Longer Black Friday and shorter Thanksgiving in the U.S. are no news any longer. The question is if this is just a temporary trend or a decline of the centuries-old traditions.
Last Updated: June 23, 2020
More of Black Friday, Less of Thanksgiving in the U.S.
It happened over decade ago, but still feels like it was just yesterday. With great disbelief I, newly arrived to the USA, was staring at employees’ schedule hanging in the back area of a store. Two weeks from then, Walmart was close. During my almost six months as a cashier, I didn’t see or hear anything like that. One of the biggest retailers in Los Angeles and the U.S. was taking time off . “It’s Thanksgiving in the U.S., girl! Here Turkey Day is almost as big as Christmas”, – explained my coworker Ivette while giving me a ride home.
What is Thanksgiving in the U.S.?
As I learned later, Thanksgiving is one of the favorite national holidays in the U.S. celebrated on and off since 1789. Despite modern rituals of having families together and giving thanks, originally it was observed as a harvest festival. Way before European settlers reached Northern America’s shores, Native Americans were marking the end of hard work and their readiness for winter with a big feast lasting usually three days. The dates of these festivals varied from year to year.
The first documented celebrations of the original Thanksgiving in the U.S. date back to the beginning of the 16th century. According to the documents, Virginia and Massachusetts were the first states that introduced the Europeans to the celebration. However, in spite of the popularity and widespread acceptance, the festival didn’t receive its legal status until the presidency of Abraham Lincoln. In 1863, in the midst of the American Civil War, the 16th president of the U.S. proclaimed Thanksgiving as a federal holiday. It was to be observed every forth Thursday of November.
Thanksgiving Traditions in the U.S.
Initially, Thanksgiving in the U.S. was established as a religious observance to give thanks to God for His care and providence. Even today the tradition of showing gratitude hasn’t lost its relevance. Numerous churches conduct services and events before, on the day of, and after Thanksgiving. At home, no celebratory dinner happens without holding hands and saying grace before eating the meal. Often, people also share what they are thankful for that year.
The Thanksgiving dinner in the U.S. starts immediately after the prayer. The dinner is an understatement. Usually, it’s a feast with so much food that it can last for at least a week after the celebration. The central place on the table belongs to stuffed roast turkey. Other traditional dishes include mashed potatoes with gravy, sweet potatoes, stuffing, sweet core, cranberry sauce, Brussels sprouts, pumpkin, and squash. Persimmons, pumpkin, and pecan pies make for a perfect holiday desert.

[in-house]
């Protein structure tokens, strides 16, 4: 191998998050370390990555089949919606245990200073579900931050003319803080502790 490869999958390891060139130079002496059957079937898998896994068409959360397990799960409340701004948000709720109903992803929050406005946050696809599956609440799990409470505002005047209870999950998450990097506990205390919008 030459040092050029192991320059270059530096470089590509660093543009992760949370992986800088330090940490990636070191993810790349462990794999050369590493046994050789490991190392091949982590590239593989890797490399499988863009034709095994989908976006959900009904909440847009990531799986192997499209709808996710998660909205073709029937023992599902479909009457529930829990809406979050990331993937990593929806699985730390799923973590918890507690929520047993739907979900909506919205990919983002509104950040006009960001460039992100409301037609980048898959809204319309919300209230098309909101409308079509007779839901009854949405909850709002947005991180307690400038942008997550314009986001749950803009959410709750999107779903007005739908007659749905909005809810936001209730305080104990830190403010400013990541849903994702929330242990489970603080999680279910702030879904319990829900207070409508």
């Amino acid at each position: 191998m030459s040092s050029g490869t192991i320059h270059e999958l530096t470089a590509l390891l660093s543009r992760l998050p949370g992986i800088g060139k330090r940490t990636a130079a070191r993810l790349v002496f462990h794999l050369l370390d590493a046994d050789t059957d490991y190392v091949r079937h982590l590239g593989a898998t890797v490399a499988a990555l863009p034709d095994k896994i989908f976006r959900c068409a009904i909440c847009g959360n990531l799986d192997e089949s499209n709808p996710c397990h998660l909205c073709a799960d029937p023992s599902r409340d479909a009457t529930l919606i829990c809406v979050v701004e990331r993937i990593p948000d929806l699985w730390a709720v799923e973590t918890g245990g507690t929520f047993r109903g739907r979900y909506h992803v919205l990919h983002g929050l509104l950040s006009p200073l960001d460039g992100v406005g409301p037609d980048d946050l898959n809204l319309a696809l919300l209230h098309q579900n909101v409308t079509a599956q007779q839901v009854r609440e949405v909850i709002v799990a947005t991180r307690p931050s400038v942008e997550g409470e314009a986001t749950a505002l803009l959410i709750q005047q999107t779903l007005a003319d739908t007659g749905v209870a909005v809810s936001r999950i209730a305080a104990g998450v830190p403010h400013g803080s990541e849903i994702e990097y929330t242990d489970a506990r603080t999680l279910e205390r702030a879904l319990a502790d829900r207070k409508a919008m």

Thanksgiving Dinner Becomes Shorter
In the U.S., the Thanksgiving feast shared with the family members and close friends usually lasts for a few hours. Or at least this was the case over a decade ago. If back then Thanksgiving was one of a few days a year when everybody was off and ready to spend quality time with their loved ones, today it slowly becomes far from reality. If not that many years ago, I had an option to volunteer to go to work on a Friday following Thanksgiving as early as 3:30am (some retailers, with Walmart at the head, reopened their doors at dawn), nowadays such alternative doesn’t even exist. Black Friday expands its territory and starts as early as Thursday afternoon. Most families don’t usually start their Thanksgiving dinners until later time.
What is Black Friday?
In the U.S., Friday after Thanksgiving is widely known as Black Friday, the beginning of Christmas shopping season and a day of early sales, humongous lines, and complete chaos. I’ve never shopped on a Black Friday, but for a few years I had a rare opportunity to observe all that madness from a safety of my small cashiers station.
At times, it was hard to believe that those arguing and disrespectful people were giving grace for the things they had, sitting at the Thanksgiving table just a few hours prior. Was it hypocrisy? Or desire to save money blinded them? I guess, now that Black Friday has almost taken over Thanksgiving in the U.S., early buyers can finally forget about the shame of showing such duplicity. Most of the time, they forsake the grace and the Thanksgiving dinner anyway.
Thanksgiving or Black Friday?
As much as I’d like to use word “dilemma” of having a pleasant Thanksgiving dinner with the family members and friends or rushing to the retail stores in attempt to save at most couple hundred dollars, it’s all matter of choice. It’s up to each of us to keep Thanksgiving the way it’s been for the past 300 years or fall victim to Black Friday and let it replace one of the favorite holidays in the U.S.